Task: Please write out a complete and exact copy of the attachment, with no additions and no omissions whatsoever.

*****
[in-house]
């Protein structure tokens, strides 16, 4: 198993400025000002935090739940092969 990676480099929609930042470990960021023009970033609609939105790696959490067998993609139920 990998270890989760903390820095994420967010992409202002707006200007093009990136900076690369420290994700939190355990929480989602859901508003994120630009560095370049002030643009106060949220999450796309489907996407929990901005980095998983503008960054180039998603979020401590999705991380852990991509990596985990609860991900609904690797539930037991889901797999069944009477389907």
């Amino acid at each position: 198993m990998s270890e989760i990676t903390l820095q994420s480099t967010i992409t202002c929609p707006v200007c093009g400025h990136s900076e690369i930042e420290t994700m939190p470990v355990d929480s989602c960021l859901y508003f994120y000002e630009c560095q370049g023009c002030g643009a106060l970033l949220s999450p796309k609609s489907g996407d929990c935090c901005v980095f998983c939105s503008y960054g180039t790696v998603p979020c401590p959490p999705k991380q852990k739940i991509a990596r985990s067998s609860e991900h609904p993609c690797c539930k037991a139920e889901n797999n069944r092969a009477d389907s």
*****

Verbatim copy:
[in-house]
């Protein structure tokens, strides 16, 4: 198993400025000002935090739940092969 990676480099929609930042470990960021023009970033609609939105790696959490067998993609139920 990998270890989760903390820095994420967010992409202002707006200007093009990136900076690369420290994700939190355990929480989602859901508003994120630009560095370049002030643009106060949220999450796309489907996407929990901005980095998983503008960054180039998603979020401590999705991380852990991509990596985990609860991900609904690797539930037991889901797999069944009477389907």
């Amino acid at each position: 198993m990998s270890e989760i990676t903390l820095q994420s480099t967010i992409t202002c929609p707006v200007c093009g400025h990136s900076e690369i930042e420290t994700m939190p470990v355990d929480s989602c960021l859901y508003f994120y000002e630009c560095q370049g023009c002030g643009a106060l970033l949220s999450p796309k609609s489907g996407d929990c935090c901005v980095f998983c939105s503008y960054g180039t790696v998603p979020c401590p959490p999705k991380q852990k739940i991509a990596r985990s067998s609860e991900h609904p993609c690797c539930k037991a139920e889901n797999n069944r092969a009477d389907s």